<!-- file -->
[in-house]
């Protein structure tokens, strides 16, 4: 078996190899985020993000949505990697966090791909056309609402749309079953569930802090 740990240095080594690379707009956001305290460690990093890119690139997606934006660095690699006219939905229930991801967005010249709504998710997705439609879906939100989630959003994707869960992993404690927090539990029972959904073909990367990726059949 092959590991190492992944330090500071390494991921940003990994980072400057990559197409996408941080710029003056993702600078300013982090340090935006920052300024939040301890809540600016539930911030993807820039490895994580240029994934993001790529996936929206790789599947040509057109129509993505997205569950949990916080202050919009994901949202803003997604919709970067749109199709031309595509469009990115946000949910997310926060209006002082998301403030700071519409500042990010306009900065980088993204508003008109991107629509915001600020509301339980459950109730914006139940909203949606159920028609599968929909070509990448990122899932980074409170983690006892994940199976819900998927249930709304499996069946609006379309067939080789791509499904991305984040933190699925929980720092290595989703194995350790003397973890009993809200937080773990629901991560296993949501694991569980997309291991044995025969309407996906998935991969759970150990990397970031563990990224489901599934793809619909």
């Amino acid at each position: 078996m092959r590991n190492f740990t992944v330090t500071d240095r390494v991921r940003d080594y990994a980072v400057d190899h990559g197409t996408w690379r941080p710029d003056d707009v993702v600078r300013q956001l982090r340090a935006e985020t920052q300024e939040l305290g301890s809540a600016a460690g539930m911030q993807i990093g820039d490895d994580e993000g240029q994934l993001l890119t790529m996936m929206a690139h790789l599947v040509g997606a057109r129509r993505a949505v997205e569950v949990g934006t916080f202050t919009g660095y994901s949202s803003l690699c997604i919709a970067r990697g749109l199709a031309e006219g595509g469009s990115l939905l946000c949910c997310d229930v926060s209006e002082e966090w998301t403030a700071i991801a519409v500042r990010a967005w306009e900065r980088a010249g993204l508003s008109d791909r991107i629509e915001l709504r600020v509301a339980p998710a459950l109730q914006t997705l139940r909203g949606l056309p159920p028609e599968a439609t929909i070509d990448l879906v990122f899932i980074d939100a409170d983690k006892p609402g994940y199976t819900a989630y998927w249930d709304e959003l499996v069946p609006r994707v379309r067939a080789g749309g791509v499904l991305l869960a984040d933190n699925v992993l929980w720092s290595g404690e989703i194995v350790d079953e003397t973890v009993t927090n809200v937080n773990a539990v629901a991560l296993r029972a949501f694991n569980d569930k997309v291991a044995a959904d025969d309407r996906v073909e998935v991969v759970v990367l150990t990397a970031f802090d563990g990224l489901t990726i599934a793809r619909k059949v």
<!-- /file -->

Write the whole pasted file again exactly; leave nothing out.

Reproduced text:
[in-house]
């Protein structure tokens, strides 16, 4: 078996190899985020993000949505990697966090791909056309609402749309079953569930802090 740990240095080594690379707009956001305290460690990093890119690139997606934006660095690699006219939905229930991801967005010249709504998710997705439609879906939100989630959003994707869960992993404690927090539990029972959904073909990367990726059949 092959590991190492992944330090500071390494991921940003990994980072400057990559197409996408941080710029003056993702600078300013982090340090935006920052300024939040301890809540600016539930911030993807820039490895994580240029994934993001790529996936929206790789599947040509057109129509993505997205569950949990916080202050919009994901949202803003997604919709970067749109199709031309595509469009990115946000949910997310926060209006002082998301403030700071519409500042990010306009900065980088993204508003008109991107629509915001600020509301339980459950109730914006139940909203949606159920028609599968929909070509990448990122899932980074409170983690006892994940199976819900998927249930709304499996069946609006379309067939080789791509499904991305984040933190699925929980720092290595989703194995350790003397973890009993809200937080773990629901991560296993949501694991569980997309291991044995025969309407996906998935991969759970150990990397970031563990990224489901599934793809619909």
């Amino acid at each position: 078996m092959r590991n190492f740990t992944v330090t500071d240095r390494v991921r940003d080594y990994a980072v400057d190899h990559g197409t996408w690379r941080p710029d003056d707009v993702v600078r300013q956001l982090r340090a935006e985020t920052q300024e939040l305290g301890s809540a600016a460690g539930m911030q993807i990093g820039d490895d994580e993000g240029q994934l993001l890119t790529m996936m929206a690139h790789l599947v040509g997606a057109r129509r993505a949505v997205e569950v949990g934006t916080f202050t919009g660095y994901s949202s803003l690699c997604i919709a970067r990697g749109l199709a031309e006219g595509g469009s990115l939905l946000c949910c997310d229930v926060s209006e002082e966090w998301t403030a700071i991801a519409v500042r990010a967005w306009e900065r980088a010249g993204l508003s008109d791909r991107i629509e915001l709504r600020v509301a339980p998710a459950l109730q914006t997705l139940r909203g949606l056309p159920p028609e599968a439609t929909i070509d990448l879906v990122f899932i980074d939100a409170d983690k006892p609402g994940y199976t819900a989630y998927w249930d709304e959003l499996v069946p609006r994707v379309r067939a080789g749309g791509v499904l991305l869960a984040d933190n699925v992993l929980w720092s290595g404690e989703i194995v350790d079953e003397t973890v009993t927090n809200v937080n773990a539990v629901a991560l296993r029972a949501f694991n569980d569930k997309v291991a044995a959904d025969d309407r996906v073909e998935v991969v759970v990367l150990t990397a970031f802090d563990g990224l489901t990726i599934a793809r619909k059949v």